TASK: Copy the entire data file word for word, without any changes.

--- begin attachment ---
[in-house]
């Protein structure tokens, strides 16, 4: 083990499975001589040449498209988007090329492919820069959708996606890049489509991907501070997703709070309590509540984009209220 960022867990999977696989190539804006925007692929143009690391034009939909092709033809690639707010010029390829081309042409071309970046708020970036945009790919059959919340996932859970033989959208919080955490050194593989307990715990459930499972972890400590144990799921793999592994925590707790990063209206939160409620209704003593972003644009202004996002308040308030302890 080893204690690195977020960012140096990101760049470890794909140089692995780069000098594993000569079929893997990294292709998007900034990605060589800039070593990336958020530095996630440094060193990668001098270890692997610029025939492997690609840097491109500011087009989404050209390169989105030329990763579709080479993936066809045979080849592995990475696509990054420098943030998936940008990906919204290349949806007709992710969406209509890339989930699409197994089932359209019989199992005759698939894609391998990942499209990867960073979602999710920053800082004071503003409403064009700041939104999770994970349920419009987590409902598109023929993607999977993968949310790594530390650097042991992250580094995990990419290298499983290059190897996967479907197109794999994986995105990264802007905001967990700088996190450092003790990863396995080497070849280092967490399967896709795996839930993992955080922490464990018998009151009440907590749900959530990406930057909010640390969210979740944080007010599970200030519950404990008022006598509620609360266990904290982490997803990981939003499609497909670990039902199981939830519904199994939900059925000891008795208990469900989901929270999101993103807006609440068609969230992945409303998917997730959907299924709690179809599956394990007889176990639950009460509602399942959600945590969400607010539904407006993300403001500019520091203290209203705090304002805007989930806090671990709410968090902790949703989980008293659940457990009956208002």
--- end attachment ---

[in-house]
């Protein structure tokens, strides 16, 4: 083990499975001589040449498209988007090329492919820069959708996606890049489509991907501070997703709070309590509540984009209220 960022867990999977696989190539804006925007692929143009690391034009939909092709033809690639707010010029390829081309042409071309970046708020970036945009790919059959919340996932859970033989959208919080955490050194593989307990715990459930499972972890400590144990799921793999592994925590707790990063209206939160409620209704003593972003644009202004996002308040308030302890 080893204690690195977020960012140096990101760049470890794909140089692995780069000098594993000569079929893997990294292709998007900034990605060589800039070593990336958020530095996630440094060193990668001098270890692997610029025939492997690609840097491109500011087009989404050209390169989105030329990763579709080479993936066809045979080849592995990475696509990054420098943030998936940008990906919204290349949806007709992710969406209509890339989930699409197994089932359209019989199992005759698939894609391998990942499209990867960073979602999710920053800082004071503003409403064009700041939104999770994970349920419009987590409902598109023929993607999977993968949310790594530390650097042991992250580094995990990419290298499983290059190897996967479907197109794999994986995105990264802007905001967990700088996190450092003790990863396995080497070849280092967490399967896709795996839930993992955080922490464990018998009151009440907590749900959530990406930057909010640390969210979740944080007010599970200030519950404990008022006598509620609360266990904290982490997803990981939003499609497909670990039902199981939830519904199994939900059925000891008795208990469900989901929270999101993103807006609440068609969230992945409303998917997730959907299924709690179809599956394990007889176990639950009460509602399942959600945590969400607010539904407006993300403001500019520091203290209203705090304002805007989930806090671990709410968090902790949703989980008293659940457990009956208002």